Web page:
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This publication describes the basic legal rules for responsibility and indemnity liability for auditors and other officials in listed companies.
DUE TO the sentence of the Court of Appeal in the Prosolvia case in August 2013, the largest damages so far were adjudged by a Swedish court. The parties did then settle the case outside the court and the sentence did thus not gain legal force. However, it might still affect future cases on damages to auditors as well as members of boards of directors, managing directors and other employees and contractors. Against this background, this publication describes the basic legal rules for responsibility and indemnity liability for auditors and other officials in listed companies. The sentence is then described and finally, there is a discussion about possible future consequences of the sentence. Due to the central position that listed companies hold within industrial law and the important position of the auditors, these questions are of general interest.
RISK FOR LOWER REQUIREMENTS FOR EVIDENCE. Even if the sentence does not serve to create a precedent, and it did not even gain legal force, it might come to affect cases of responsibility against auditors and other people. It should be considered as being very favourable to injured parties. Thus, it can be assumed that it will be brought forward in support of lower requirements for evidence, in particular when the question of responsibility concerns careless neglect.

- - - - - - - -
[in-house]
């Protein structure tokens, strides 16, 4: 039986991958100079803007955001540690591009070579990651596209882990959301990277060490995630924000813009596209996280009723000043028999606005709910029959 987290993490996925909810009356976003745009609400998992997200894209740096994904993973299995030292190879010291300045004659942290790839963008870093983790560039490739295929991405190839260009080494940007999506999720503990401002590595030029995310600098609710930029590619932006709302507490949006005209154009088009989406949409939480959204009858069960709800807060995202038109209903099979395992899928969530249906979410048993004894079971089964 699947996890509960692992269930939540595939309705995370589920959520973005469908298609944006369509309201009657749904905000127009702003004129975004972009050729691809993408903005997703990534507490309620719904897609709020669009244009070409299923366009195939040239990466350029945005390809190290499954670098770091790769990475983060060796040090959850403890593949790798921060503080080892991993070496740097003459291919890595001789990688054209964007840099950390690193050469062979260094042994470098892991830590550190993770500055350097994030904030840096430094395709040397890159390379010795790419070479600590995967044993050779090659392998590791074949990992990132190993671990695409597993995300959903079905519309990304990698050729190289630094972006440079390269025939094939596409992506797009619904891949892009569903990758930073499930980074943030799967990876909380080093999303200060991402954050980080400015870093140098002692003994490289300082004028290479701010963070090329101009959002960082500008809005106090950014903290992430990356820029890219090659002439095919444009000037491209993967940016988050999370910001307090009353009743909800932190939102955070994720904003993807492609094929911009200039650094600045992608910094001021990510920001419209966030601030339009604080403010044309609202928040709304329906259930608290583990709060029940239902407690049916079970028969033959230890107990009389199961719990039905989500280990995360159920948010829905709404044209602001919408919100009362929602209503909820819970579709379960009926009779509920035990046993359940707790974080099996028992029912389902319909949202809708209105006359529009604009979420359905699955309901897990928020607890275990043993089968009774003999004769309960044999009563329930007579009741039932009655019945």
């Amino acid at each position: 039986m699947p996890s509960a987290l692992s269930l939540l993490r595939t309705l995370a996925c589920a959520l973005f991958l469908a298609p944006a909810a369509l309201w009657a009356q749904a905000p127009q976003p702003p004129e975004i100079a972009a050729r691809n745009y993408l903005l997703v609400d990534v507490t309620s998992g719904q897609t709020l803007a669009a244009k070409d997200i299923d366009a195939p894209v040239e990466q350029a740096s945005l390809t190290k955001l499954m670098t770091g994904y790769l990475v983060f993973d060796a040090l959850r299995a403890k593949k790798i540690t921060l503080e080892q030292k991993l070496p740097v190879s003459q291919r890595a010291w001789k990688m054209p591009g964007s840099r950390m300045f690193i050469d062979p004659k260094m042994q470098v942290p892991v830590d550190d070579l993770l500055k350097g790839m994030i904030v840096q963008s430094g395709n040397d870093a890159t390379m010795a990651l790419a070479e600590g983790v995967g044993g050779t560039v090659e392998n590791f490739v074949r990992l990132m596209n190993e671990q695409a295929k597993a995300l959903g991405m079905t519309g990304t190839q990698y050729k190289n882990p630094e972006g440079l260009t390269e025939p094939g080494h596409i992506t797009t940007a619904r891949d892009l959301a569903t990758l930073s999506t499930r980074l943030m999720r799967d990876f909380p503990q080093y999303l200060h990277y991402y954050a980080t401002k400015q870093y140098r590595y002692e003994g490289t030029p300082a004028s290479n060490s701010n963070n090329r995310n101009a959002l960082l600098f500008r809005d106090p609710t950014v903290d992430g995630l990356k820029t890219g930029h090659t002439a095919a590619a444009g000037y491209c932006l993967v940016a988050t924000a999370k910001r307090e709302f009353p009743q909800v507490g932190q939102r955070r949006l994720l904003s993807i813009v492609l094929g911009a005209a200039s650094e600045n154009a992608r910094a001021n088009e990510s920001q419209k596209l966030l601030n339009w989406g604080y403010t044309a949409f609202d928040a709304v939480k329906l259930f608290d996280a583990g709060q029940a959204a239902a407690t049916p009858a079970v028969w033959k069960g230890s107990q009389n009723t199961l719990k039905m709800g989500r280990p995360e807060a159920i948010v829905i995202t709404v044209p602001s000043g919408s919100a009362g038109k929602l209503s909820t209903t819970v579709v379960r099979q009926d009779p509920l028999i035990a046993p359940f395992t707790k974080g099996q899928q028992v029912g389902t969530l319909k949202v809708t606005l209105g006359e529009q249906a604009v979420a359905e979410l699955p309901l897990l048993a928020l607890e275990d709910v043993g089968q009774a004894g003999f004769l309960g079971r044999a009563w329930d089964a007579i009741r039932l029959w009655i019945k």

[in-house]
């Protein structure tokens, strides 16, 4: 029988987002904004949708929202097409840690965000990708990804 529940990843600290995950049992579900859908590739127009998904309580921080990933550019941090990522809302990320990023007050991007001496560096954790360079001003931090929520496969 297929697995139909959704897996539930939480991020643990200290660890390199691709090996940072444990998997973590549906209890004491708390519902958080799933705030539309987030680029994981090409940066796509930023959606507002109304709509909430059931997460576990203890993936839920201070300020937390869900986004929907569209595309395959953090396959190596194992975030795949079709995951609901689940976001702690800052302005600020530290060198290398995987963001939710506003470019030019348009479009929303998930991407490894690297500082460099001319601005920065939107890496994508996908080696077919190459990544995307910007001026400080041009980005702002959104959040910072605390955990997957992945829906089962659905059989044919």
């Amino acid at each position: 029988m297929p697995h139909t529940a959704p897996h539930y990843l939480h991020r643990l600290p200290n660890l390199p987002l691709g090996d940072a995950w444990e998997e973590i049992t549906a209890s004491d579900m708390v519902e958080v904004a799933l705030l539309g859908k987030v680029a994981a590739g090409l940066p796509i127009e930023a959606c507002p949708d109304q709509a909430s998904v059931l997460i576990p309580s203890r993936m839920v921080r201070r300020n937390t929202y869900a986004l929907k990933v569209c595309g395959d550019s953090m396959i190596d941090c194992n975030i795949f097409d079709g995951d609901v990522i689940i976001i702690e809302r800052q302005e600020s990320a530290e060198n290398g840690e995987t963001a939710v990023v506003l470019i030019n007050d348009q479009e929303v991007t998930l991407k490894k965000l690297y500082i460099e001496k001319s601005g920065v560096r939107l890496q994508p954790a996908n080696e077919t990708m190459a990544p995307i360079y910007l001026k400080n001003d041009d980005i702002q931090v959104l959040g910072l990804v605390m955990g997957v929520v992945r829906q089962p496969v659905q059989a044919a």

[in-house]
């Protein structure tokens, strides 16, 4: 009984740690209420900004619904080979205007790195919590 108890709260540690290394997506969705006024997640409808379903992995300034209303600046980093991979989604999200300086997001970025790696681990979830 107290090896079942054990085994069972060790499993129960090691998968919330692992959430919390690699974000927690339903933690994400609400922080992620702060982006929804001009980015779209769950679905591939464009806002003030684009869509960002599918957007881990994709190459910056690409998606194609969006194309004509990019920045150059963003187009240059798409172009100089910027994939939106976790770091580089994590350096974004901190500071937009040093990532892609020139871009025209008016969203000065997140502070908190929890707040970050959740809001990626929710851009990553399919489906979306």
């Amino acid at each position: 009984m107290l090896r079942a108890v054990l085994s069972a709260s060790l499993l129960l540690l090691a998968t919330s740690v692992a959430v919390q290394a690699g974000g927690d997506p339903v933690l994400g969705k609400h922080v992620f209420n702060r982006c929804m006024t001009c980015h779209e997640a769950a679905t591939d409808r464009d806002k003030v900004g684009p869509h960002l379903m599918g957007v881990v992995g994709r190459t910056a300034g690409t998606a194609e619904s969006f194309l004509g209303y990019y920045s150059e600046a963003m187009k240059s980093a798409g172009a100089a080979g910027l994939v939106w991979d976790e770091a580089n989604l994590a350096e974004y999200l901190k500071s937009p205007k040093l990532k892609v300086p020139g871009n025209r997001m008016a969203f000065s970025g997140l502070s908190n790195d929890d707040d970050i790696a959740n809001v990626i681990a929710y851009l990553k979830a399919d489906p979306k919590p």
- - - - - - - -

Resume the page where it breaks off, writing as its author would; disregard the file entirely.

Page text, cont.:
INCREASED AUDITING COSTS. This does both concern increased insurance costs for auditors and the fact that the increased risk for responsibility does lead to even higher demands for care and documentation in an audit. The costs will most likely be transferred to the audited customers.
UNLIKELY THAT THE RESPONSIBILITY FOR DAMAGES IS LIMITED. The proposed legislation in order to limit the auditors’ responsibility is most likely not possible in practice or politically and will thus not be implemented. A possible alternative is to more generally limit the right for others than the listed company (including a bankruptcy trustee) to institute an action against the auditors. Such a limitation does also exist in other countries.
AUTHOR Carl Svernlöv, Doctor of Law, Affiliated Professor in Right of Association, Uppsala University, Lawyer at Baker & McKenzie Advokatbyrå KB. Phone: +46-708-676707 E-mail: firstname.lastname@example.org.